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Hooper Bay residents weigh in on the impact of fishing closures. 'It’s like taking away food from our table'

Inside Hooper Bay’s brown tribal council building, nearly 50 people gathered to hear more from state officials on why they decided to close chinook salmon fishing in the coastal area from the Naskanat Peninsula up to Point Romanof. That closure includes Hooper Bay, Scammon Bay, Chevak, Emmonak, Kotlik, Nunam Iqua, and Alakanuk.

State biologists said that the closure is intended to protect chinook salmon while they migrate upriver to spawn in Alaska and Canada. But most in the crowd were subsistence fishermen and fishing means survival.

“It’s like taking away food from our table,” said one person who testified.

Alaska Wildlife Trooper Sergeant Walter Blajeski arranged the meeting. He said that he wanted to give the community an opportunity to ask questions they might have on both fishing opportunities and restrictions.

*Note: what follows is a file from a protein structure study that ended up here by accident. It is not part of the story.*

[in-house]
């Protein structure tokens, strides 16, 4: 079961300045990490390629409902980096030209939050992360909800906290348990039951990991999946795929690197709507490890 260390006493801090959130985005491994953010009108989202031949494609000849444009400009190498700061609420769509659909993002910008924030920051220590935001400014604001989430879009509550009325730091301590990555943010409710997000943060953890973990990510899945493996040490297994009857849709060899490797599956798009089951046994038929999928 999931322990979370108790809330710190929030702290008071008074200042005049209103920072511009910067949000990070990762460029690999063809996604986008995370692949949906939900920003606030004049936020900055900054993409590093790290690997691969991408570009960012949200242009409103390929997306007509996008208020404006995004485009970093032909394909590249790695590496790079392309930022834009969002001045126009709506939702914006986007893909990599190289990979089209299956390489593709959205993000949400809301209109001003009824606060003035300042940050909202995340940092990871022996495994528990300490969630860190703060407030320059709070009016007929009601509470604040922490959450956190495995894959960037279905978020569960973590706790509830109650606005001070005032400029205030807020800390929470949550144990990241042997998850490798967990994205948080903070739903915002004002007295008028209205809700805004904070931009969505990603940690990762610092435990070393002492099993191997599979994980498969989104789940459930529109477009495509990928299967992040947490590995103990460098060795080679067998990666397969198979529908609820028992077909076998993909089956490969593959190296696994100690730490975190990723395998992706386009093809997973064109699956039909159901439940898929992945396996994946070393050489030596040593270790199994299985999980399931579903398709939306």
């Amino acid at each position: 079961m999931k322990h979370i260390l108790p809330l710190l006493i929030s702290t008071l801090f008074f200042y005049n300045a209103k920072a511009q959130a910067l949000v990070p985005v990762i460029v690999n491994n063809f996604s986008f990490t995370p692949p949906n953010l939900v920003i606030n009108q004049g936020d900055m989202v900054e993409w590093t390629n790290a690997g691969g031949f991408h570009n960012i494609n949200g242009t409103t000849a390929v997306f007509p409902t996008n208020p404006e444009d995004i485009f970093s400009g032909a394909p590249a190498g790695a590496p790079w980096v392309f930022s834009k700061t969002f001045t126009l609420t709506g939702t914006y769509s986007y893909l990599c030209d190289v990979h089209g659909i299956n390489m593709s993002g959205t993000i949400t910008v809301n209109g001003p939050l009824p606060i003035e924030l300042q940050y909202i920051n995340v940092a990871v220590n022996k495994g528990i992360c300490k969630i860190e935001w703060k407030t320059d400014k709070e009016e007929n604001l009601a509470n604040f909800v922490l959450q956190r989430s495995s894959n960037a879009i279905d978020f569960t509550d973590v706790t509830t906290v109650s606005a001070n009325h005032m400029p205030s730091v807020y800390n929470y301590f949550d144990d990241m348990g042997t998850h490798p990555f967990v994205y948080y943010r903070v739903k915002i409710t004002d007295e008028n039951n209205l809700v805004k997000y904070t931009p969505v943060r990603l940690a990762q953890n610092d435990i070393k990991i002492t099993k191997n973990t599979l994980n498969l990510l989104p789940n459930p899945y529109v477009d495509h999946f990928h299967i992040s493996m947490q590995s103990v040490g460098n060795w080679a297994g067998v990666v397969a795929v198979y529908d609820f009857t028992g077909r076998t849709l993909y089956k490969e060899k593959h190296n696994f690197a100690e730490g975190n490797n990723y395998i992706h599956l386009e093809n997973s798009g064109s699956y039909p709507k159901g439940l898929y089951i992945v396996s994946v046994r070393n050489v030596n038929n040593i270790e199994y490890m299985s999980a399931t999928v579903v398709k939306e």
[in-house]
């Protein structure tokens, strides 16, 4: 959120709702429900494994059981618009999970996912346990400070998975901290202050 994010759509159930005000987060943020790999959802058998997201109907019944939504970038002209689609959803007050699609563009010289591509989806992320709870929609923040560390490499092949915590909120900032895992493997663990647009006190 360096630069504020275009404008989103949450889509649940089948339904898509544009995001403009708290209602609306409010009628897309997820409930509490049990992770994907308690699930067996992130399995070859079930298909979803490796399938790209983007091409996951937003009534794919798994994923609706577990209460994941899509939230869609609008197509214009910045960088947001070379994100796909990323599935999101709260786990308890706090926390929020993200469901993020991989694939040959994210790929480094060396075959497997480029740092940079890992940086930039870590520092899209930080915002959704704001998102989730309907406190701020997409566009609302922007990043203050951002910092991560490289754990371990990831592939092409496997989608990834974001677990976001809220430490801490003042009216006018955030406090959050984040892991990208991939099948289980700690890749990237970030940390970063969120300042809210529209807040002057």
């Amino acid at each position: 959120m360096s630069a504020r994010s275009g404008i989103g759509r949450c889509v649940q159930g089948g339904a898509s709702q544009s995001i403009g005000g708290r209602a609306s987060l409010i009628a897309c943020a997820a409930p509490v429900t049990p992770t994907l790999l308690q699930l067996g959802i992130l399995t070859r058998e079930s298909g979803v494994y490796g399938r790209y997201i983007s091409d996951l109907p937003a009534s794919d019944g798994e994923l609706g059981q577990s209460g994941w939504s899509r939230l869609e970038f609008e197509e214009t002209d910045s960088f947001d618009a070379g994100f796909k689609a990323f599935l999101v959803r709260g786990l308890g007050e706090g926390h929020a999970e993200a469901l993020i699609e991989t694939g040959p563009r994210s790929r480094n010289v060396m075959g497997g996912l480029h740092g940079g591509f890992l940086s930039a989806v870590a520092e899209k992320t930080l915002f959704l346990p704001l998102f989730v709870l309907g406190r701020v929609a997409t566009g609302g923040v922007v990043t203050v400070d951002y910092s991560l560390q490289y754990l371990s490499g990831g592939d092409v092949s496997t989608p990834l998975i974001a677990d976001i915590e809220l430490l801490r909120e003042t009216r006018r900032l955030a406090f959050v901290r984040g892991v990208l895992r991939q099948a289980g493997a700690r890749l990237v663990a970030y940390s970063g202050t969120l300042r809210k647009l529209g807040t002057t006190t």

“And, you know, I think the meeting was a success. Our goal was just that: to be available to answer questions and to provide maybe some explanation as to why restrictions were going to be occurring. And I think we accomplished that,” Blajeski said.

Non-salmon fishing will still be permitted during the closures, but with restrictions. Gillnets will be limited to 4-inch or smaller mesh and 60 feet or less in length. These nets must be operated as a setnet and should be set near shore.

Blajeski said that troopers can’t always enforce these regulations; they do it when weather and time permits.

“We don't often get to the coastal villages. But when we do, we usually go there, you know, for the day. And those types of enforcement patrols are usually conducted, you know, onshore in the village, walking around the village because we just don't have the resources to get out there,” Blajeski said.

Blajeski warned that anyone caught violating the regulations will be fined up to $500, though there is wiggle room.

“What we've seen over the last couple years, for people that don't have a history of violations, is a about $300 fine. We don't recommend to the court that we forfeit any fishing gear that would otherwise be legal,” Blajeski said.  

Blajeski said that the troopers don’t normally seize the fish either.